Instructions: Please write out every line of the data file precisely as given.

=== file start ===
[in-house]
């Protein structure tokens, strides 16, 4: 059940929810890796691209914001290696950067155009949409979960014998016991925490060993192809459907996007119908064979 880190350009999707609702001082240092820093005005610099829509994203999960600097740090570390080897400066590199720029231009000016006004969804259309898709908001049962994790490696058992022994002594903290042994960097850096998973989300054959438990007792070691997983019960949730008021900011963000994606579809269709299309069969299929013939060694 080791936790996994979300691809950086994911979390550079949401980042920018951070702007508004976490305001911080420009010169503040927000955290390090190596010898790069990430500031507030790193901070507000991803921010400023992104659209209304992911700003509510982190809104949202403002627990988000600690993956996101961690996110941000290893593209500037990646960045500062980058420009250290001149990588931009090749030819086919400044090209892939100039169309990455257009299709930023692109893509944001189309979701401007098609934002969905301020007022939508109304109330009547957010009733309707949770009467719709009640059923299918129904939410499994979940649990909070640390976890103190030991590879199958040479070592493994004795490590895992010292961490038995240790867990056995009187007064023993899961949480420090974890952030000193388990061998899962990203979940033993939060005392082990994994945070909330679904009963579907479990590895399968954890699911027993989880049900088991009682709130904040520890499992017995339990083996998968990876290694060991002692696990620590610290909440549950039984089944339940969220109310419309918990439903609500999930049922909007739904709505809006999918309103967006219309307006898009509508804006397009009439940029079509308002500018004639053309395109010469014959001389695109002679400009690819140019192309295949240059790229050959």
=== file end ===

[in-house]
């Protein structure tokens, strides 16, 4: 059940929810890796691209914001290696950067155009949409979960014998016991925490060993192809459907996007119908064979 880190350009999707609702001082240092820093005005610099829509994203999960600097740090570390080897400066590199720029231009000016006004969804259309898709908001049962994790490696058992022994002594903290042994960097850096998973989300054959438990007792070691997983019960949730008021900011963000994606579809269709299309069969299929013939060694 080791936790996994979300691809950086994911979390550079949401980042920018951070702007508004976490305001911080420009010169503040927000955290390090190596010898790069990430500031507030790193901070507000991803921010400023992104659209209304992911700003509510982190809104949202403002627990988000600690993956996101961690996110941000290893593209500037990646960045500062980058420009250290001149990588931009090749030819086919400044090209892939100039169309990455257009299709930023692109893509944001189309979701401007098609934002969905301020007022939508109304109330009547957010009733309707949770009467719709009640059923299918129904939410499994979940649990909070640390976890103190030991590879199958040479070592493994004795490590895992010292961490038995240790867990056995009187007064023993899961949480420090974890952030000193388990061998899962990203979940033993939060005392082990994994945070909330679904009963579907479990590895399968954890699911027993989880049900088991009682709130904040520890499992017995339990083996998968990876290694060991002692696990620590610290909440549950039984089944339940969220109310419309918990439903609500999930049922909007739904709505809006999918309103967006219309307006898009509508804006397009009439940029079509308002500018004639053309395109010469014959001389695109002679400009690819140019192309295949240059790229050959």